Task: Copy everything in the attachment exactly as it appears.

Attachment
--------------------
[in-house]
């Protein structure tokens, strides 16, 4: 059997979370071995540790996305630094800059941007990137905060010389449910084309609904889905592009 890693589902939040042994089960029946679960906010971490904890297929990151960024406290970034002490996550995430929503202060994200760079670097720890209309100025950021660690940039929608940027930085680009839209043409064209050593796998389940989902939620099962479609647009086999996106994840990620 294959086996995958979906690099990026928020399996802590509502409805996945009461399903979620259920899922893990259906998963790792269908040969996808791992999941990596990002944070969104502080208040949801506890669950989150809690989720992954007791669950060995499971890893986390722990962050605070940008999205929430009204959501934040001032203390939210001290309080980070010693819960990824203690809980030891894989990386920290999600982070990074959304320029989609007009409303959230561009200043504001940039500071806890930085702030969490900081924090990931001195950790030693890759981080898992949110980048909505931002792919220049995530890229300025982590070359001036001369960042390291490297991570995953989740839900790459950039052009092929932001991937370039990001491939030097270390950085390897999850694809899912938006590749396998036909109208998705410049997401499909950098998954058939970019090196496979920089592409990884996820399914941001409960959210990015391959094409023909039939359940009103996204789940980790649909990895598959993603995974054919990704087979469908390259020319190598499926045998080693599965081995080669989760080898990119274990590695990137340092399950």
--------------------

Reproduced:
[in-house]
């Protein structure tokens, strides 16, 4: 059997979370071995540790996305630094800059941007990137905060010389449910084309609904889905592009 890693589902939040042994089960029946679960906010971490904890297929990151960024406290970034002490996550995430929503202060994200760079670097720890209309100025950021660690940039929608940027930085680009839209043409064209050593796998389940989902939620099962479609647009086999996106994840990620 294959086996995958979906690099990026928020399996802590509502409805996945009461399903979620259920899922893990259906998963790792269908040969996808791992999941990596990002944070969104502080208040949801506890669950989150809690989720992954007791669950060995499971890893986390722990962050605070940008999205929430009204959501934040001032203390939210001290309080980070010693819960990824203690809980030891894989990386920290999600982070990074959304320029989609007009409303959230561009200043504001940039500071806890930085702030969490900081924090990931001195950790030693890759981080898992949110980048909505931002792919220049995530890229300025982590070359001036001369960042390291490297991570995953989740839900790459950039052009092929932001991937370039990001491939030097270390950085390897999850694809899912938006590749396998036909109208998705410049997401499909950098998954058939970019090196496979920089592409990884996820399914941001409960959210990015391959094409023909039939359940009103996204789940980790649909990895598959993603995974054919990704087979469908390259020319190598499926045998080693599965081995080669989760080898990119274990590695990137340092399950």